Emotional Intelligence as a Credible Psychological Construct: Real but Elusive – A Conceptual Interpretation of Meta-Analytic Investigation Outcomes
Emotional intelligence was thought to fill a gap that otherwise could not be explained by less encumbered traditional intelligence measures, and hence, its almost immediate popularity and appeal. The research, however, has been rather equivocal and suffers from poor operational definitions of the dependent variables and limited external validity. The results of a recent meta-analysis (Joseph, et al., 2014) demonstrated that the mixed EI measures overwhelmingly overlapped with traditional psychological constructs including: Ability EI, Self-Efficacy, Self-rated Performance, Conscientiousness, Emotional Stability, Extraversion, and General Mental Ability. The apparent inconsistency of the relative predictive utility of disparate measures of EI does not preclude its consideration as a heuristic explanatory construct in organizational leadership and industrial-organizational psychology. It is reasonable to maintain that a unique predictive combination of previously known variables may still constitute a viable new construct – such as EI. Emotional Intelligence represents a heuristic explanatory device that makes a positive contribution to our understanding of organizational development and leadership behavior. Emotional intelligence, for all its ambiguity and measurement challenges, still represents a viable construct in leadership theory and organizational development. EI does much to explain why certain individuals are more effective than others in business and in life. The mere fact that the various components of EI can be predicted by more discrete and traditional measures in no way serves to diminish or undermine the utility and integrity of the concept.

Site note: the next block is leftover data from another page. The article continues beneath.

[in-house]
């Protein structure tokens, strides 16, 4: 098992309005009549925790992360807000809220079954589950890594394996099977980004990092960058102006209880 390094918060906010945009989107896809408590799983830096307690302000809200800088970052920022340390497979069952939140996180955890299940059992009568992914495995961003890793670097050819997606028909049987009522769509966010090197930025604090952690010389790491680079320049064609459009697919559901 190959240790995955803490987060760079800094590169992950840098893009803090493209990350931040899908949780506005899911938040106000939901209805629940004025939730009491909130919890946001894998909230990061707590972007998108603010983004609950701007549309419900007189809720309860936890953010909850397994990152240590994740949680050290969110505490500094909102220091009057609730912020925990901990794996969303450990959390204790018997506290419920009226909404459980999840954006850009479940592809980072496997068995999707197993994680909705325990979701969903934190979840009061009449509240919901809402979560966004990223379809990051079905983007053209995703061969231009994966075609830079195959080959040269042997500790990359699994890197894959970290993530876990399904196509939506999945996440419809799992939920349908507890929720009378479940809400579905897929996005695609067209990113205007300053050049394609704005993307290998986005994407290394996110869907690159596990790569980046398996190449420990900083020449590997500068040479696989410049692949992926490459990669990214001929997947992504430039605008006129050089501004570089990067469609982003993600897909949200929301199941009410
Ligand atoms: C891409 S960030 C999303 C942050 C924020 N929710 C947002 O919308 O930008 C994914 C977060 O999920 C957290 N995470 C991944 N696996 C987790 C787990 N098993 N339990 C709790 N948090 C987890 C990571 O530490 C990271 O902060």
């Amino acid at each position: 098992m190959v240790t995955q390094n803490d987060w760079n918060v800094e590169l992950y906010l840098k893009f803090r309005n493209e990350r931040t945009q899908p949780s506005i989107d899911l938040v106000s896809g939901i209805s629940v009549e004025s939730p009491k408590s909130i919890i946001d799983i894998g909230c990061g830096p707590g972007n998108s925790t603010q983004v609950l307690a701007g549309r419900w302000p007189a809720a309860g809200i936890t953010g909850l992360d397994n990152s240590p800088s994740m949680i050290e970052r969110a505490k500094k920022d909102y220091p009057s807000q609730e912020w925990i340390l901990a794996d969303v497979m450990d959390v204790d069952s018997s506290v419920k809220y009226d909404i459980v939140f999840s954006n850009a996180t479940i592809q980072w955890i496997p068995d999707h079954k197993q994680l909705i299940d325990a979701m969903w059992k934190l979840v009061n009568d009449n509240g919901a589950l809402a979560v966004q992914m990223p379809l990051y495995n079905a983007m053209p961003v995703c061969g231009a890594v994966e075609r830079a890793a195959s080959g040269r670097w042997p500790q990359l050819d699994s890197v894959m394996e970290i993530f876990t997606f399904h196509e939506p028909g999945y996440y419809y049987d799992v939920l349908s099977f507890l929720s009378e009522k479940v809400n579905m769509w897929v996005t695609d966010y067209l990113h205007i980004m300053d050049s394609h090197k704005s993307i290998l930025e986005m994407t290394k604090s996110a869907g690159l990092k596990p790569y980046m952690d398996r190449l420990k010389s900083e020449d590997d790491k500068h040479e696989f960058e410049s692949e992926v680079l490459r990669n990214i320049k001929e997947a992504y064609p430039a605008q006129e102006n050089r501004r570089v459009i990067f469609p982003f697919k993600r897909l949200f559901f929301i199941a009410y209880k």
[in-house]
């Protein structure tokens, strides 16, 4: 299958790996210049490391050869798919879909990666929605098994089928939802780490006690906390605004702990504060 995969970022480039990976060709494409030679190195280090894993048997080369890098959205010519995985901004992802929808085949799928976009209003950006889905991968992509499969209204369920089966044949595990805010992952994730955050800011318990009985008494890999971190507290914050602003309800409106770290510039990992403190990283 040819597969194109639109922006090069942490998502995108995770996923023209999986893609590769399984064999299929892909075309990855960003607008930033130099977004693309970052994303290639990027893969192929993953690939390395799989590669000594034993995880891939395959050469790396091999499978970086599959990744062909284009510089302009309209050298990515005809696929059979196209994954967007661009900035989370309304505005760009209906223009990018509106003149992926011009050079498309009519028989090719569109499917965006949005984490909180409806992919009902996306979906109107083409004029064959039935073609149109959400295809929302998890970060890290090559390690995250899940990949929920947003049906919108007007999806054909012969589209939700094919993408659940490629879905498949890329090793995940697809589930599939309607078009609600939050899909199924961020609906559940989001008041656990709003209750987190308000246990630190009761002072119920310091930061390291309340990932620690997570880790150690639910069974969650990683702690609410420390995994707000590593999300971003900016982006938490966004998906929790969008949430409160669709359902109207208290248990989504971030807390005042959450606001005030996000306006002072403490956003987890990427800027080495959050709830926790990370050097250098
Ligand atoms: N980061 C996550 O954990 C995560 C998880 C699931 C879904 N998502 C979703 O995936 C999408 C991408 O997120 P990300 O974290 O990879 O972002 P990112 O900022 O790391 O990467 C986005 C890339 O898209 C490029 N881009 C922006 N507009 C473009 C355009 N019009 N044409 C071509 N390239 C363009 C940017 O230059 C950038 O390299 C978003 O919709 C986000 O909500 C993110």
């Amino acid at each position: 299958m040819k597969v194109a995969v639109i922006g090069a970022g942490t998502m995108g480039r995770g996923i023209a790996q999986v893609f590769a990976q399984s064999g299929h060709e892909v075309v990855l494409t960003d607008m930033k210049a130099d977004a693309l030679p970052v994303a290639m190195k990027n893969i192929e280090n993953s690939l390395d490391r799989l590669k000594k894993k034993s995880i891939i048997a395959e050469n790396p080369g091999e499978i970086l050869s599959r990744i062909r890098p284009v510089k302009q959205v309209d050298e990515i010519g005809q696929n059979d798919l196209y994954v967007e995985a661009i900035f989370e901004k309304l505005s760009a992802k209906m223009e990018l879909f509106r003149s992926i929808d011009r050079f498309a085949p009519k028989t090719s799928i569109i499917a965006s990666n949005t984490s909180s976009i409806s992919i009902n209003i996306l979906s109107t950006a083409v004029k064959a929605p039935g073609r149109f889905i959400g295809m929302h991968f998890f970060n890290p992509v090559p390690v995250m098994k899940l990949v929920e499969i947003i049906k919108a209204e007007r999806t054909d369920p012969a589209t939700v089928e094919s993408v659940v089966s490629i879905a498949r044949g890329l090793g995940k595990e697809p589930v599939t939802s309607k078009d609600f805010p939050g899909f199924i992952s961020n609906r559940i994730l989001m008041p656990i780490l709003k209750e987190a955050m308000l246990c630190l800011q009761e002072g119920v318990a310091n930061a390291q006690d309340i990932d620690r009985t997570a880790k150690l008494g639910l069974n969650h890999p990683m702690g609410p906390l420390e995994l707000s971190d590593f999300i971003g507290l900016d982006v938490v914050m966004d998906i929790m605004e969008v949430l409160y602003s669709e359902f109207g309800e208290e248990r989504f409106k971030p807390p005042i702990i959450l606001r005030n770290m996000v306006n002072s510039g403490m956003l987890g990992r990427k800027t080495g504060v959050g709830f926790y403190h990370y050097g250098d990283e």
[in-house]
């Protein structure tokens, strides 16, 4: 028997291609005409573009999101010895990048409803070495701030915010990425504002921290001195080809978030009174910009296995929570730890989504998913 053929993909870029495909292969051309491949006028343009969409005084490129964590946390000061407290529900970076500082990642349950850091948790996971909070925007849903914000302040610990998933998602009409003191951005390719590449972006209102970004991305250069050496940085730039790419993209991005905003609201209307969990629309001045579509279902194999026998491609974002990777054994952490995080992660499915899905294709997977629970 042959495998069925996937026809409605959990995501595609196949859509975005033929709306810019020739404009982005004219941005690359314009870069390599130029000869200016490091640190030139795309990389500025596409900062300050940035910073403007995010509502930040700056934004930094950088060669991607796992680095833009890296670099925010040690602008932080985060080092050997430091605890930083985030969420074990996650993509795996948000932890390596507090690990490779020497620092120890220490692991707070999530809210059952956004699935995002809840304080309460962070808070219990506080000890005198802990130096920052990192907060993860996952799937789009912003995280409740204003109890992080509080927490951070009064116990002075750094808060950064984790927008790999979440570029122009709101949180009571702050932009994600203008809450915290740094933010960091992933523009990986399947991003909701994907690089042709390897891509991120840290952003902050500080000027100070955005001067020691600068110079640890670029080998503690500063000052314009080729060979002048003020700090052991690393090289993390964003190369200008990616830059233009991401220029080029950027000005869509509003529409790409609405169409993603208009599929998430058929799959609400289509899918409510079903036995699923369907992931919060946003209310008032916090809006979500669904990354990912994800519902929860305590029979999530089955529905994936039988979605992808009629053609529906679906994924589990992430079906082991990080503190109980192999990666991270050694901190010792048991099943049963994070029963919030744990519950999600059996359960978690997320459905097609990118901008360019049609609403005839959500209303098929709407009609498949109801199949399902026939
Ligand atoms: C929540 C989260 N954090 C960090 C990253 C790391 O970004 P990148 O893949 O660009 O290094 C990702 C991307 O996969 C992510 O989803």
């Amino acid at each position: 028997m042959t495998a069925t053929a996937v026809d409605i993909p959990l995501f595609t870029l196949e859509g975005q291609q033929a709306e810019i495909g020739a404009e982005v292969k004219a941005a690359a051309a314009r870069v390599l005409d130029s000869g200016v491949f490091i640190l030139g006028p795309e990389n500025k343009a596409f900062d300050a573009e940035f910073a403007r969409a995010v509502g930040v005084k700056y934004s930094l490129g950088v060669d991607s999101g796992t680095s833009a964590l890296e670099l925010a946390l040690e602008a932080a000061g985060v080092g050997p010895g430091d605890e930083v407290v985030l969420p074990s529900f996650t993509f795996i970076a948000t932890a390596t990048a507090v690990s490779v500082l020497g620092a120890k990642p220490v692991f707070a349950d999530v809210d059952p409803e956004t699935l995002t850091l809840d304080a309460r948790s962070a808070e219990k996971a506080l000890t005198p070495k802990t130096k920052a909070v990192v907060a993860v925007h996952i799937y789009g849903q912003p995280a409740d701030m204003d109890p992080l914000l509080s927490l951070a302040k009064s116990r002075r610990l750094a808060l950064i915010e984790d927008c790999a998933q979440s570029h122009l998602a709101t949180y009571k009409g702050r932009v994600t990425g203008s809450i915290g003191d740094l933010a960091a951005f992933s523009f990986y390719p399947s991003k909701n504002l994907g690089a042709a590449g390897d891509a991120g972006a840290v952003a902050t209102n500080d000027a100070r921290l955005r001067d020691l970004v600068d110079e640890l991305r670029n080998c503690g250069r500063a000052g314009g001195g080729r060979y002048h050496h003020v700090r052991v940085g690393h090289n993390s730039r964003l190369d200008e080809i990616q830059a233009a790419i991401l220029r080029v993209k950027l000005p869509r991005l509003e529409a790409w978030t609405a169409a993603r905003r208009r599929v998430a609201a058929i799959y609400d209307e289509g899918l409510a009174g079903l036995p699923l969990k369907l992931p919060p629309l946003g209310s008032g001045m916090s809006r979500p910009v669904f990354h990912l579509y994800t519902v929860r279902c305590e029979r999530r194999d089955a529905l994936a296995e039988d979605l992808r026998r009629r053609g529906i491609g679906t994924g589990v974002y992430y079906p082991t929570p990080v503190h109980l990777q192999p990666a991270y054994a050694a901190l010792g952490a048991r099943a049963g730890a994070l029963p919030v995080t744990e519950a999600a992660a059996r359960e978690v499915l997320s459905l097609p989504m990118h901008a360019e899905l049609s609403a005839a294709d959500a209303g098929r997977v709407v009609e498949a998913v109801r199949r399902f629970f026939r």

Keywords: emotional intelligence, leadership theory, organizational development, meta-analysis, copyrights & patents, psychological constructs